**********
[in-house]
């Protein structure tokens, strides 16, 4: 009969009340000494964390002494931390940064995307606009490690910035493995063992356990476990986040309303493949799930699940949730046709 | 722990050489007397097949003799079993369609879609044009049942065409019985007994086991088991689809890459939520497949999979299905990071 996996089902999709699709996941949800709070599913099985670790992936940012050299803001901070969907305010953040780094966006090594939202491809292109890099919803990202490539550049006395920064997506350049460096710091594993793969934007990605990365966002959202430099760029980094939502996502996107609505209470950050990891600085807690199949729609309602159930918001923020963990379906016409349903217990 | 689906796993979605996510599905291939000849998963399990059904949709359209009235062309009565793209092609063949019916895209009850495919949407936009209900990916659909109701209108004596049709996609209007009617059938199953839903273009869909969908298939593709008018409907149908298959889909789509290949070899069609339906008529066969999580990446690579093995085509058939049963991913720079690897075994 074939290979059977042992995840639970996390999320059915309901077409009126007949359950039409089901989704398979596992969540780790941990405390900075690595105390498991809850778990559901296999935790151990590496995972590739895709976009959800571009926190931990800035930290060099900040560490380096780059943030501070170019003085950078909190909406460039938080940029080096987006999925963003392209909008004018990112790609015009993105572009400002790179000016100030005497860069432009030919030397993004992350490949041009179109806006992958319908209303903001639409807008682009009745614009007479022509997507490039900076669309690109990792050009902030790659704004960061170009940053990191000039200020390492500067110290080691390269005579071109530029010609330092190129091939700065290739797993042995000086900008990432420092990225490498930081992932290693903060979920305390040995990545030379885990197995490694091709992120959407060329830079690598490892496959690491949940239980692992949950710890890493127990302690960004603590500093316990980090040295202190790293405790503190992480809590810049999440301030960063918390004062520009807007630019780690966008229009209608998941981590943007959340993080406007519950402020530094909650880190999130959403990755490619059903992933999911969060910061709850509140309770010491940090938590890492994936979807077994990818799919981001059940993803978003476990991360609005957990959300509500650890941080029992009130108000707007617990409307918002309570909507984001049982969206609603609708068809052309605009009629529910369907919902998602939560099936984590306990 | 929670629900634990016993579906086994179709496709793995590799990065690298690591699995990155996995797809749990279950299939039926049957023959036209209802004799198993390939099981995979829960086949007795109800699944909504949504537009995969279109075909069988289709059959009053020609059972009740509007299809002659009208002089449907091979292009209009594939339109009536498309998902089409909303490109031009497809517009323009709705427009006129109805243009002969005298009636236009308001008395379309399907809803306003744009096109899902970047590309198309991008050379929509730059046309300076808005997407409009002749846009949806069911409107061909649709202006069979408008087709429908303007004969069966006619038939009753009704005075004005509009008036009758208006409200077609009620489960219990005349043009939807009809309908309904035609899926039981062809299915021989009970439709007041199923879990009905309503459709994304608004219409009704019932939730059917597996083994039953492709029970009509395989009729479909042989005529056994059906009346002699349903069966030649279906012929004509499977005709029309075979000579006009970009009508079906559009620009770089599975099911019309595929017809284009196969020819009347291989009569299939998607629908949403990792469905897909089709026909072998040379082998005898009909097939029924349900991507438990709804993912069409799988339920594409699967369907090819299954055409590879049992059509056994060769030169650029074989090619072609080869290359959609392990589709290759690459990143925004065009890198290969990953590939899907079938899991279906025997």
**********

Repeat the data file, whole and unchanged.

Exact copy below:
[in-house]
């Protein structure tokens, strides 16, 4: 009969009340000494964390002494931390940064995307606009490690910035493995063992356990476990986040309303493949799930699940949730046709 | 722990050489007397097949003799079993369609879609044009049942065409019985007994086991088991689809890459939520497949999979299905990071 996996089902999709699709996941949800709070599913099985670790992936940012050299803001901070969907305010953040780094966006090594939202491809292109890099919803990202490539550049006395920064997506350049460096710091594993793969934007990605990365966002959202430099760029980094939502996502996107609505209470950050990891600085807690199949729609309602159930918001923020963990379906016409349903217990 | 689906796993979605996510599905291939000849998963399990059904949709359209009235062309009565793209092609063949019916895209009850495919949407936009209900990916659909109701209108004596049709996609209007009617059938199953839903273009869909969908298939593709008018409907149908298959889909789509290949070899069609339906008529066969999580990446690579093995085509058939049963991913720079690897075994 074939290979059977042992995840639970996390999320059915309901077409009126007949359950039409089901989704398979596992969540780790941990405390900075690595105390498991809850778990559901296999935790151990590496995972590739895709976009959800571009926190931990800035930290060099900040560490380096780059943030501070170019003085950078909190909406460039938080940029080096987006999925963003392209909008004018990112790609015009993105572009400002790179000016100030005497860069432009030919030397993004992350490949041009179109806006992958319908209303903001639409807008682009009745614009007479022509997507490039900076669309690109990792050009902030790659704004960061170009940053990191000039200020390492500067110290080691390269005579071109530029010609330092190129091939700065290739797993042995000086900008990432420092990225490498930081992932290693903060979920305390040995990545030379885990197995490694091709992120959407060329830079690598490892496959690491949940239980692992949950710890890493127990302690960004603590500093316990980090040295202190790293405790503190992480809590810049999440301030960063918390004062520009807007630019780690966008229009209608998941981590943007959340993080406007519950402020530094909650880190999130959403990755490619059903992933999911969060910061709850509140309770010491940090938590890492994936979807077994990818799919981001059940993803978003476990991360609005957990959300509500650890941080029992009130108000707007617990409307918002309570909507984001049982969206609603609708068809052309605009009629529910369907919902998602939560099936984590306990 | 929670629900634990016993579906086994179709496709793995590799990065690298690591699995990155996995797809749990279950299939039926049957023959036209209802004799198993390939099981995979829960086949007795109800699944909504949504537009995969279109075909069988289709059959009053020609059972009740509007299809002659009208002089449907091979292009209009594939339109009536498309998902089409909303490109031009497809517009323009709705427009006129109805243009002969005298009636236009308001008395379309399907809803306003744009096109899902970047590309198309991008050379929509730059046309300076808005997407409009002749846009949806069911409107061909649709202006069979408008087709429908303007004969069966006619038939009753009704005075004005509009008036009758208006409200077609009620489960219990005349043009939807009809309908309904035609899926039981062809299915021989009970439709007041199923879990009905309503459709994304608004219409009704019932939730059917597996083994039953492709029970009509395989009729479909042989005529056994059906009346002699349903069966030649279906012929004509499977005709029309075979000579006009970009009508079906559009620009770089599975099911019309595929017809284009196969020819009347291989009569299939998607629908949403990792469905897909089709026909072998040379082998005898009909097939029924349900991507438990709804993912069409799988339920594409699967369907090819299954055409590879049992059509056994060769030169650029074989090619072609080869290359959609392990589709290759690459990143925004065009890198290969990953590939899907079938899991279906025997």